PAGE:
ADS-B and ACARS security

Those two protocols are well known on the security community since long, and many studies and talks have been previously done on those subjects. At HITB 2013 I will not focus on those system vulnerabilities or security feaures, I will just use them as another resource to achive further targets. On the References below you will find additional extensive information about the security issues previously found on those protocols.

Software Defined Radio

As explained on the GNU Radio FAQ, a software radio is a radio system which performs the required signal processing in software instead of using dedicated integrated circuits in hardware. The benefit is that since software can be easily replaced in the radio system, the same hardware can be used to create many kinds of radios for many different transmission standards; thus, one software radio can used for a variety of applications.

A basic SDR system may consist of a personal computer equipped with a sound card, or other analog-to-digital converter, preceded by some form of RF front end. Significant amounts of signal processing are handed over to the general-purpose processor, rather than being done in special-purpose hardware.

SDR Software

The SDR software performs all of the demodulation, filtering (both radio frequency and audio frequency) and signal enhancement (equalization and binaural presentation). Uses include every common amateur modulation: morse code, single sideband modulation, frequency modulation, amplitude modulation, and a variety of digital modes such as radioteletype, slow-scan television, and packet radio.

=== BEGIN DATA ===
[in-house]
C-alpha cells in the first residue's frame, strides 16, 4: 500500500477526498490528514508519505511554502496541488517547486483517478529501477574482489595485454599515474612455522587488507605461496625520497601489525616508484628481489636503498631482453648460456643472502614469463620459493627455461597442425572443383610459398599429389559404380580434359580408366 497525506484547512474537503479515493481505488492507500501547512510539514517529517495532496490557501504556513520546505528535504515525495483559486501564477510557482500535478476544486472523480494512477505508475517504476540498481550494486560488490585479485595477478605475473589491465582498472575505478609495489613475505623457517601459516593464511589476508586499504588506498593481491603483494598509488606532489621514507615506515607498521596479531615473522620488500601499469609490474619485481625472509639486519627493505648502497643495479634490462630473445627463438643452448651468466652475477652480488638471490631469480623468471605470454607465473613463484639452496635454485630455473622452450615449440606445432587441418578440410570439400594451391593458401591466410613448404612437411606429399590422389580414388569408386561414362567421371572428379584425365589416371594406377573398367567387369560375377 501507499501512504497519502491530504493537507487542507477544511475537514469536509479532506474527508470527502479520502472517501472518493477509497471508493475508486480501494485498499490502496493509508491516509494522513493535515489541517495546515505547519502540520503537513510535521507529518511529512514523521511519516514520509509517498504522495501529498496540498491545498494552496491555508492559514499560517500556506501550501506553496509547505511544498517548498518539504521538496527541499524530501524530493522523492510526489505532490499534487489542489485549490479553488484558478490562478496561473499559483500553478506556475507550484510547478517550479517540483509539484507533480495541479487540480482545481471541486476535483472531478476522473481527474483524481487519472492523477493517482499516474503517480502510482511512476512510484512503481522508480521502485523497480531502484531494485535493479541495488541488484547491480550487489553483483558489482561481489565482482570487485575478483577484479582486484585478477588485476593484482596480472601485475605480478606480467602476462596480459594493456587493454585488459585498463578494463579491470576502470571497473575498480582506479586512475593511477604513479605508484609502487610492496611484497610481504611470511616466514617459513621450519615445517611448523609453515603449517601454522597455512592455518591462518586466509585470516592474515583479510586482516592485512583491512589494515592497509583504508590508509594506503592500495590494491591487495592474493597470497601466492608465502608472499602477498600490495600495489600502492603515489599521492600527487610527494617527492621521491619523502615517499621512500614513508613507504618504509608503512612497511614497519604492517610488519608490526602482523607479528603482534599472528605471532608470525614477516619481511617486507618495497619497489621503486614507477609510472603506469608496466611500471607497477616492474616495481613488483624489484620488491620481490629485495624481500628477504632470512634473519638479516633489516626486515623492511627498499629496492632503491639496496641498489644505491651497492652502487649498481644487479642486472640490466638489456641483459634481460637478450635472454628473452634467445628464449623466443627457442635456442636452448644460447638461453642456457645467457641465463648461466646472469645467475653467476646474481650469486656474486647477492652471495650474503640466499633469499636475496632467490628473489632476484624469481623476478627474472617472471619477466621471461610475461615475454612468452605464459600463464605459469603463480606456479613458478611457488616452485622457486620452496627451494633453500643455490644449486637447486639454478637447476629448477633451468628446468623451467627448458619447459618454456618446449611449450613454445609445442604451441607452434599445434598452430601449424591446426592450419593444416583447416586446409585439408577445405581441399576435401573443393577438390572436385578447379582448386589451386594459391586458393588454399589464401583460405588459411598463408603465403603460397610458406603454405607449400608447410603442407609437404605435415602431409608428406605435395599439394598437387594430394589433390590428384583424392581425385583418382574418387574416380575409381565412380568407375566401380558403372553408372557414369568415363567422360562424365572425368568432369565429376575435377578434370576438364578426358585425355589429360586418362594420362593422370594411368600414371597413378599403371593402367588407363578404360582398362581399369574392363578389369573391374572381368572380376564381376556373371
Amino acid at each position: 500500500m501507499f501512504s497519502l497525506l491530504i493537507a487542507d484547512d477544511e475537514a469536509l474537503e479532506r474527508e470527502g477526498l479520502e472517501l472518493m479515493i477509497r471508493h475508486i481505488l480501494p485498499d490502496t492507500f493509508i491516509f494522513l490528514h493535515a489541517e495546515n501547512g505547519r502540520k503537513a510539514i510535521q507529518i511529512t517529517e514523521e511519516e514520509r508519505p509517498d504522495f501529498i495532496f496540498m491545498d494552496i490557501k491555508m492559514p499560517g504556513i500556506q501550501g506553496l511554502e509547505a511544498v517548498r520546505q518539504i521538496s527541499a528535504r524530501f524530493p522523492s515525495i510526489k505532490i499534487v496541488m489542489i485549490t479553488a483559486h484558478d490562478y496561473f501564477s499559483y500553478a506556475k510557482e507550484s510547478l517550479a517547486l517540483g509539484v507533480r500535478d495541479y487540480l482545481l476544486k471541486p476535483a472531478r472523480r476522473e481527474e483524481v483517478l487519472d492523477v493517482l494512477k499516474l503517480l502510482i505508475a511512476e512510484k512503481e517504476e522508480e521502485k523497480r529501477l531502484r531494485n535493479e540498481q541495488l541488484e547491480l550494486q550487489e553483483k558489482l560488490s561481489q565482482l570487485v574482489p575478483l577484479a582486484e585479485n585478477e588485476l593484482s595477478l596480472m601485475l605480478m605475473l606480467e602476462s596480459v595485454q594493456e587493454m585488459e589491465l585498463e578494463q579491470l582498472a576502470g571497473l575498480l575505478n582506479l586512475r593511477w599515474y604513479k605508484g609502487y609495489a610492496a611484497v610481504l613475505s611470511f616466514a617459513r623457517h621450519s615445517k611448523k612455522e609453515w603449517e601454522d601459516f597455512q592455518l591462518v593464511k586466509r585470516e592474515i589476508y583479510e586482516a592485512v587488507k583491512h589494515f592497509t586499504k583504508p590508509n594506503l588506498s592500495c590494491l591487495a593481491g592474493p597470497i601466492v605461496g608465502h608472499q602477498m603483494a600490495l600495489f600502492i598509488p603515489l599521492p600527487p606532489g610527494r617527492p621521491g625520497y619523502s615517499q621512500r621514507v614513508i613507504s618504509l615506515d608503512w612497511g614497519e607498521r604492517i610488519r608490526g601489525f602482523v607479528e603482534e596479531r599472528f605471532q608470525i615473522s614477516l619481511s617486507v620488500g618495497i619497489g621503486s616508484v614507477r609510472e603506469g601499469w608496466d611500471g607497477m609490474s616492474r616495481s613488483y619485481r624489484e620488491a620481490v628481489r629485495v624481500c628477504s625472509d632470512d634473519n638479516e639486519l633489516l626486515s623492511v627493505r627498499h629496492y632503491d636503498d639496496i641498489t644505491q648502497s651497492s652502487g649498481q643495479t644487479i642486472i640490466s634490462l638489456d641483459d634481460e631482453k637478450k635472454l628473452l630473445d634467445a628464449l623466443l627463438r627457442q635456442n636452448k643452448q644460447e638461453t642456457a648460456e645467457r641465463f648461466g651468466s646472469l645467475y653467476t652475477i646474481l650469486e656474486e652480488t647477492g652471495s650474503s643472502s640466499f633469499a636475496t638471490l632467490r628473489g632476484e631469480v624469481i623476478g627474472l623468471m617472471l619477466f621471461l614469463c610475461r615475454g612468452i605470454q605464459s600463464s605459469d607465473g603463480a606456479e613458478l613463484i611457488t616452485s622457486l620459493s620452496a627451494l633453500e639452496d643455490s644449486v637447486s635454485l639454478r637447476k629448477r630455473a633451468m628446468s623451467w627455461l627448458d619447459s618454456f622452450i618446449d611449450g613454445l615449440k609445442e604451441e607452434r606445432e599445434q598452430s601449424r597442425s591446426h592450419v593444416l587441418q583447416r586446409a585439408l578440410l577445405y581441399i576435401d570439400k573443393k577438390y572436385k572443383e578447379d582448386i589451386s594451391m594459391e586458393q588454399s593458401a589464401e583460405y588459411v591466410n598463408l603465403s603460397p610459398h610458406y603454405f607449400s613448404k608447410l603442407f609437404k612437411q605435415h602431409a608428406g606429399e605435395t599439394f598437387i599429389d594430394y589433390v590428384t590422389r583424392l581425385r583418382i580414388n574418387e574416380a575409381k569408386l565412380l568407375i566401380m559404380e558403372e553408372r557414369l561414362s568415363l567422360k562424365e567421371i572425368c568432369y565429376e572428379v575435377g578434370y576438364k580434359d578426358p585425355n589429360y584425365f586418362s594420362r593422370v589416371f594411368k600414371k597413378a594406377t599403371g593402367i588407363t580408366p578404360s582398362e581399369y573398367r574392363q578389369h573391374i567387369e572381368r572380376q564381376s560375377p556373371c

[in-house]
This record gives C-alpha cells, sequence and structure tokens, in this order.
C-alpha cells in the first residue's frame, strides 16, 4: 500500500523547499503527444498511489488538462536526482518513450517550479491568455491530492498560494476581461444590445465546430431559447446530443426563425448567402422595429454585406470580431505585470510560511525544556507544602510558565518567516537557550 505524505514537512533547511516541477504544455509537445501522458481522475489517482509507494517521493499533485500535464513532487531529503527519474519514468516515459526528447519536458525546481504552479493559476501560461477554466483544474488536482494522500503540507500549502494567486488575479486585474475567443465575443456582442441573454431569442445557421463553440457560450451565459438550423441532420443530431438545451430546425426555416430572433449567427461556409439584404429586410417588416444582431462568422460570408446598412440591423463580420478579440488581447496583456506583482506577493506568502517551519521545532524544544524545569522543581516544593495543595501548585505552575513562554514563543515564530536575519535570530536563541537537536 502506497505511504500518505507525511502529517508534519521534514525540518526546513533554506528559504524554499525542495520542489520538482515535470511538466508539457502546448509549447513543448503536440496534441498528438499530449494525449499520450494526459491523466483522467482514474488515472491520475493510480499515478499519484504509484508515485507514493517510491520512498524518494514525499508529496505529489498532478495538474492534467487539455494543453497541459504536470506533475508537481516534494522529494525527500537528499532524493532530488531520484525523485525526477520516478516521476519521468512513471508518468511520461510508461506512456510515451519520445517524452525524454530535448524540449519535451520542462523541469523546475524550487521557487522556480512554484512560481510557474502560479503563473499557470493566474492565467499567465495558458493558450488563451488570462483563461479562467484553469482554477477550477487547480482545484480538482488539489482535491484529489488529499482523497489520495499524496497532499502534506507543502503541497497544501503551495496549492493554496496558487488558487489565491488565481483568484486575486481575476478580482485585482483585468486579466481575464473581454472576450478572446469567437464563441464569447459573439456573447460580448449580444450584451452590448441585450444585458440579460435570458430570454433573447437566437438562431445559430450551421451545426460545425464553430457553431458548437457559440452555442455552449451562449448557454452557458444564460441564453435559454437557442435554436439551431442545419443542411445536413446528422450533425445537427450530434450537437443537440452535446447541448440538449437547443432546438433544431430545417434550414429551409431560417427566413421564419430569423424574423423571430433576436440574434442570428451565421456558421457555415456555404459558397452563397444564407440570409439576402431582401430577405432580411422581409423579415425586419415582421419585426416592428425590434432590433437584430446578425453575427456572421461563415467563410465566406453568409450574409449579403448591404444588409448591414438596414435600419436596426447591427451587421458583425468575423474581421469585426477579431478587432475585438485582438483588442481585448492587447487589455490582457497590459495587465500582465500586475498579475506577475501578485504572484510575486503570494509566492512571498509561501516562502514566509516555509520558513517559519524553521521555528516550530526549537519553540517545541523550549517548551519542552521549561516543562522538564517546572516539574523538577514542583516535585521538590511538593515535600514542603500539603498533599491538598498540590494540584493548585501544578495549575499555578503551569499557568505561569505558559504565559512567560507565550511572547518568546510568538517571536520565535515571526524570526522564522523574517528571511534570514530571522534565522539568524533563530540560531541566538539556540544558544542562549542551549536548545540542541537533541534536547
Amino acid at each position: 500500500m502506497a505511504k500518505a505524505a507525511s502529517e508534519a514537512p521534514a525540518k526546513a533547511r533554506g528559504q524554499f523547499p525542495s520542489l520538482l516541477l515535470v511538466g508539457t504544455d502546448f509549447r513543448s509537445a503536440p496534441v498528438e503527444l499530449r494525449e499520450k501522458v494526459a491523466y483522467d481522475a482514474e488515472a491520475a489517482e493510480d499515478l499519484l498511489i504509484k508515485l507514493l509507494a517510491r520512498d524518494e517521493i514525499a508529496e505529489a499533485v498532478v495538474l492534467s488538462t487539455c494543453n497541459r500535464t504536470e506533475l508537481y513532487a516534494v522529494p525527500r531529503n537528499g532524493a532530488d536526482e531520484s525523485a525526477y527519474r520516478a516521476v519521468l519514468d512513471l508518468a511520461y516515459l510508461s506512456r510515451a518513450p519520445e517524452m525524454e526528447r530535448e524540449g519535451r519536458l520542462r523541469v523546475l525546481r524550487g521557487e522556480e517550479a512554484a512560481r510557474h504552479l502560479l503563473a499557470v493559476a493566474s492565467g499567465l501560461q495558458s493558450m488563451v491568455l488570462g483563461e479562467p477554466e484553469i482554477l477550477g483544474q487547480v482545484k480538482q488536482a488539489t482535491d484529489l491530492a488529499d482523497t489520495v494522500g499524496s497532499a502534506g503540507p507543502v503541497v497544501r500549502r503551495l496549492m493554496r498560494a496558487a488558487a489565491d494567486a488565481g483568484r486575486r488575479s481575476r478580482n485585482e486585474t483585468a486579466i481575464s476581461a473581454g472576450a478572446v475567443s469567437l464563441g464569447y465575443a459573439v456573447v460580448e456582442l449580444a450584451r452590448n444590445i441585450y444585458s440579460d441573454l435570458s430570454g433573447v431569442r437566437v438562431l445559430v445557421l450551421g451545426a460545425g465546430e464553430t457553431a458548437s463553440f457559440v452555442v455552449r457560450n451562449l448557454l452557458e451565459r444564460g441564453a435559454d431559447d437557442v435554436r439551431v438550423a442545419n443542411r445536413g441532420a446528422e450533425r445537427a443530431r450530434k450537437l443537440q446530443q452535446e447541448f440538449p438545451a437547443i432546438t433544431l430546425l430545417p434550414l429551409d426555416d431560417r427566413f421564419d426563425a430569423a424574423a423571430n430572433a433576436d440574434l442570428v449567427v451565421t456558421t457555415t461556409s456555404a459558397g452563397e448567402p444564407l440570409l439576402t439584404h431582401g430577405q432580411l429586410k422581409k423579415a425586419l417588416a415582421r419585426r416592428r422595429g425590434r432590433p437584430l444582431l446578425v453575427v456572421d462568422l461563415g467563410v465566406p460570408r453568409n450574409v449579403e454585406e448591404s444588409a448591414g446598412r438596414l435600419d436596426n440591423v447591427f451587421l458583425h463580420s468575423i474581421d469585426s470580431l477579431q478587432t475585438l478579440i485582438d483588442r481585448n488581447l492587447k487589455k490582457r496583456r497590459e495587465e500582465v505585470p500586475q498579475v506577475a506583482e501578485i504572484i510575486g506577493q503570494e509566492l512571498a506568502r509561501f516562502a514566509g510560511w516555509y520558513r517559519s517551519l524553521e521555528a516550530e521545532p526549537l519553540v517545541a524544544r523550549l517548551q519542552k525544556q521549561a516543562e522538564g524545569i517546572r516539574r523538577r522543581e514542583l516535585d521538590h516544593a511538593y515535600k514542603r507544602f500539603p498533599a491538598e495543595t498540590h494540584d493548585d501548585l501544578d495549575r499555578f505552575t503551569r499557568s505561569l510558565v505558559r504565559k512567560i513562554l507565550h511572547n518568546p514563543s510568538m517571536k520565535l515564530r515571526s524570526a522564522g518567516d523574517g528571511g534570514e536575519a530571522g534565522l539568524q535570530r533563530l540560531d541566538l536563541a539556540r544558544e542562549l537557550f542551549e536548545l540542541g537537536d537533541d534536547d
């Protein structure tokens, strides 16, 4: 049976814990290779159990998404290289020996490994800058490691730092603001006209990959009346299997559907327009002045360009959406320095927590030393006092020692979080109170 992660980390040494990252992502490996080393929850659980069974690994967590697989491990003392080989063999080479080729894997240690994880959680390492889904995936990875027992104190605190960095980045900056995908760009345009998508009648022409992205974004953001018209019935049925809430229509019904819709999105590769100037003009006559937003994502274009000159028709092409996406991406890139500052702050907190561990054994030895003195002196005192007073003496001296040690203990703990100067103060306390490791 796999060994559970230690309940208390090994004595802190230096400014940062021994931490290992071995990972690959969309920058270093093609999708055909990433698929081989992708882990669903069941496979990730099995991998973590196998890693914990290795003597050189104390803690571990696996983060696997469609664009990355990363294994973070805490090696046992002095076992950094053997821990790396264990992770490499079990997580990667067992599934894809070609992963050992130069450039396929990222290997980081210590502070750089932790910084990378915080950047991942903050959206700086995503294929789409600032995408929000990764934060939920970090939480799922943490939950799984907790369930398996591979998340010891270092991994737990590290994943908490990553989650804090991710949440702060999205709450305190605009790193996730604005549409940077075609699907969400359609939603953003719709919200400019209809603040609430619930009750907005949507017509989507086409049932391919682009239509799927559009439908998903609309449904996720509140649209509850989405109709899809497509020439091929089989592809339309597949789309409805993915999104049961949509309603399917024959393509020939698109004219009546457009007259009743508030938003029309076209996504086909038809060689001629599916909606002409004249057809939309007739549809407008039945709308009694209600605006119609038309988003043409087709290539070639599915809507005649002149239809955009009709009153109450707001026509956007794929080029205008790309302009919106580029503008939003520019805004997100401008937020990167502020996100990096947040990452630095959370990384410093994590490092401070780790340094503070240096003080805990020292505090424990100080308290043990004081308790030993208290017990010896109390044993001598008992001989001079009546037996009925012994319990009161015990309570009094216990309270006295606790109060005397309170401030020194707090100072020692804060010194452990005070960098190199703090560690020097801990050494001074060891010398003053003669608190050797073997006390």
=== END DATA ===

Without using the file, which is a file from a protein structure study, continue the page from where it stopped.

A good starting point on SDR and SDR related software is the website of the GNU Radio project, a free and open-source software development toolkit that provides signal processing blocks to implement software radios. The project URL can be found on the References at the end.

SDR Hardware

There is a broad range of hardware solutions for radio amateurs and home use. There are professional-grade transceiver solutions, home-brew solutions and starter solutions.

The GNU Radio using primarily the Universal Software Radio Peripheral (USRP) uses a USB 2.0 interface, an FPGA, and a high-speed set of analog-to-digital and digital-to-analog converters, combined with reconfigurable free software.

That's all!

As I said this is not an extensive guide on any of the mentioned topics, but it should provide enough background to those willing to attend my talk, so you find easier to follow all the contents of the talk.

See you at HITB Amsterdam 2013!





ADS-B/ACARS Security


If you are interested in the topic and want to discuss anything or be aware of future posts, do it through twitter.